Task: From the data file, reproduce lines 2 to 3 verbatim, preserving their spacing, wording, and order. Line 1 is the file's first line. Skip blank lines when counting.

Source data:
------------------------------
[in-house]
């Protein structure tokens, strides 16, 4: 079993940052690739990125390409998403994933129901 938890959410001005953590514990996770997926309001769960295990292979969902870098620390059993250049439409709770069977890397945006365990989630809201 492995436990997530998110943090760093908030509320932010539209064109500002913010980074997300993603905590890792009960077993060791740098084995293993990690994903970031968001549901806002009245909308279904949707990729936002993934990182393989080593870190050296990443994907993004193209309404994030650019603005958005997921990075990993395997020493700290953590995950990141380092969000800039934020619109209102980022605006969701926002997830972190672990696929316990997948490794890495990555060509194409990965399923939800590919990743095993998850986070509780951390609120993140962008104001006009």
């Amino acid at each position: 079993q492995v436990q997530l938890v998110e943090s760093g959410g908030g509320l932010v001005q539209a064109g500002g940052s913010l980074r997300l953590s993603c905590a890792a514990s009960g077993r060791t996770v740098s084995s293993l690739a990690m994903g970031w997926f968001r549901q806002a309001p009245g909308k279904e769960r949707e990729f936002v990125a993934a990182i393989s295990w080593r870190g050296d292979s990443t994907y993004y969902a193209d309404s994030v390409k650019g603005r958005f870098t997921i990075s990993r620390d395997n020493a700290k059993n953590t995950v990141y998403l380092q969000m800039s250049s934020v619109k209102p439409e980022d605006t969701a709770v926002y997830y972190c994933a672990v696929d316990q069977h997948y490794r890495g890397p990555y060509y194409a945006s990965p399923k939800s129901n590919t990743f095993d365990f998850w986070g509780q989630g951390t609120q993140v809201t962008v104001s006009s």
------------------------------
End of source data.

């Protein structure tokens, strides 16, 4: 079993940052690739990125390409998403994933129901 938890959410001005953590514990996770997926309001769960295990292979969902870098620390059993250049439409709770069977890397945006365990989630809201 492995436990997530998110943090760093908030509320932010539209064109500002913010980074997300993603905590890792009960077993060791740098084995293993990690994903970031968001549901806002009245909308279904949707990729936002993934990182393989080593870190050296990443994907993004193209309404994030650019603005958005997921990075990993395997020493700290953590995950990141380092969000800039934020619109209102980022605006969701926002997830972190672990696929316990997948490794890495990555060509194409990965399923939800590919990743095993998850986070509780951390609120993140962008104001006009």
């Amino acid at each position: 079993q492995v436990q997530l938890v998110e943090s760093g959410g908030g509320l932010v001005q539209a064109g500002g940052s913010l980074r997300l953590s993603c905590a890792a514990s009960g077993r060791t996770v740098s084995s293993l690739a990690m994903g970031w997926f968001r549901q806002a309001p009245g909308k279904e769960r949707e990729f936002v990125a993934a990182i393989s295990w080593r870190g050296d292979s990443t994907y993004y969902a193209d309404s994030v390409k650019g603005r958005f870098t997921i990075s990993r620390d395997n020493a700290k059993n953590t995950v990141y998403l380092q969000m800039s250049s934020v619109k209102p439409e980022d605006t969701a709770v926002y997830y972190c994933a672990v696929d316990q069977h997948y490794r890495g890397p990555y060509y194409a945006s990965p399923k939800s129901n590919t990743f095993d365990f998850w986070g509780q989630g951390t609120q993140v809201t962008v104001s006009s």